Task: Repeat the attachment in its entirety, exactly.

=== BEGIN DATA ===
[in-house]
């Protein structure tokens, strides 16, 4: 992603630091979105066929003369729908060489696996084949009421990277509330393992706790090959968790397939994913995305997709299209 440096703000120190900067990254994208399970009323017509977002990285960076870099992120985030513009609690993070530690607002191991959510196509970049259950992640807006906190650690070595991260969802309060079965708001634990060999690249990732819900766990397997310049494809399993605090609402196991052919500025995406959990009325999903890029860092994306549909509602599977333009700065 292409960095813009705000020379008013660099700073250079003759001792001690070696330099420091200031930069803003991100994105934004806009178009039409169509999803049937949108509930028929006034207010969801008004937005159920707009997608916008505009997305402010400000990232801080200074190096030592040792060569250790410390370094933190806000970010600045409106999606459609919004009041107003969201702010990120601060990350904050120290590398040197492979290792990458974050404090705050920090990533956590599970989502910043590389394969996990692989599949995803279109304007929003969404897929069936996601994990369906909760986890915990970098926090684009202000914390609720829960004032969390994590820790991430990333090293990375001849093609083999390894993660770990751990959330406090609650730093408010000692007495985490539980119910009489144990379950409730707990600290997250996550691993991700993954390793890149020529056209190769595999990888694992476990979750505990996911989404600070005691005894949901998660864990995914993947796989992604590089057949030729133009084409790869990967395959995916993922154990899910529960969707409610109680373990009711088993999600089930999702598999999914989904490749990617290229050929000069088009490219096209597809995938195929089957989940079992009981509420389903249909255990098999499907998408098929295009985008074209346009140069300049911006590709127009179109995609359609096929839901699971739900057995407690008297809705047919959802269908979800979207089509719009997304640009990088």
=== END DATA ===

[in-house]
């Protein structure tokens, strides 16, 4: 992603630091979105066929003369729908060489696996084949009421990277509330393992706790090959968790397939994913995305997709299209 440096703000120190900067990254994208399970009323017509977002990285960076870099992120985030513009609690993070530690607002191991959510196509970049259950992640807006906190650690070595991260969802309060079965708001634990060999690249990732819900766990397997310049494809399993605090609402196991052919500025995406959990009325999903890029860092994306549909509602599977333009700065 292409960095813009705000020379008013660099700073250079003759001792001690070696330099420091200031930069803003991100994105934004806009178009039409169509999803049937949108509930028929006034207010969801008004937005159920707009997608916008505009997305402010400000990232801080200074190096030592040792060569250790410390370094933190806000970010600045409106999606459609919004009041107003969201702010990120601060990350904050120290590398040197492979290792990458974050404090705050920090990533956590599970989502910043590389394969996990692989599949995803279109304007929003969404897929069936996601994990369906909760986890915990970098926090684009202000914390609720829960004032969390994590820790991430990333090293990375001849093609083999390894993660770990751990959330406090609650730093408010000692007495985490539980119910009489144990379950409730707990600290997250996550691993991700993954390793890149020529056209190769595999990888694992476990979750505990996911989404600070005691005894949901998660864990995914993947796989992604590089057949030729133009084409790869990967395959995916993922154990899910529960969707409610109680373990009711088993999600089930999702598999999914989904490749990617290229050929000069088009490219096209597809995938195929089957989940079992009981509420389903249909255990098999499907998408098929295009985008074209346009140069300049911006590709127009179109995609359609096929839901699971739900057995407690008297809705047919959802269908979800979207089509719009997304640009990088």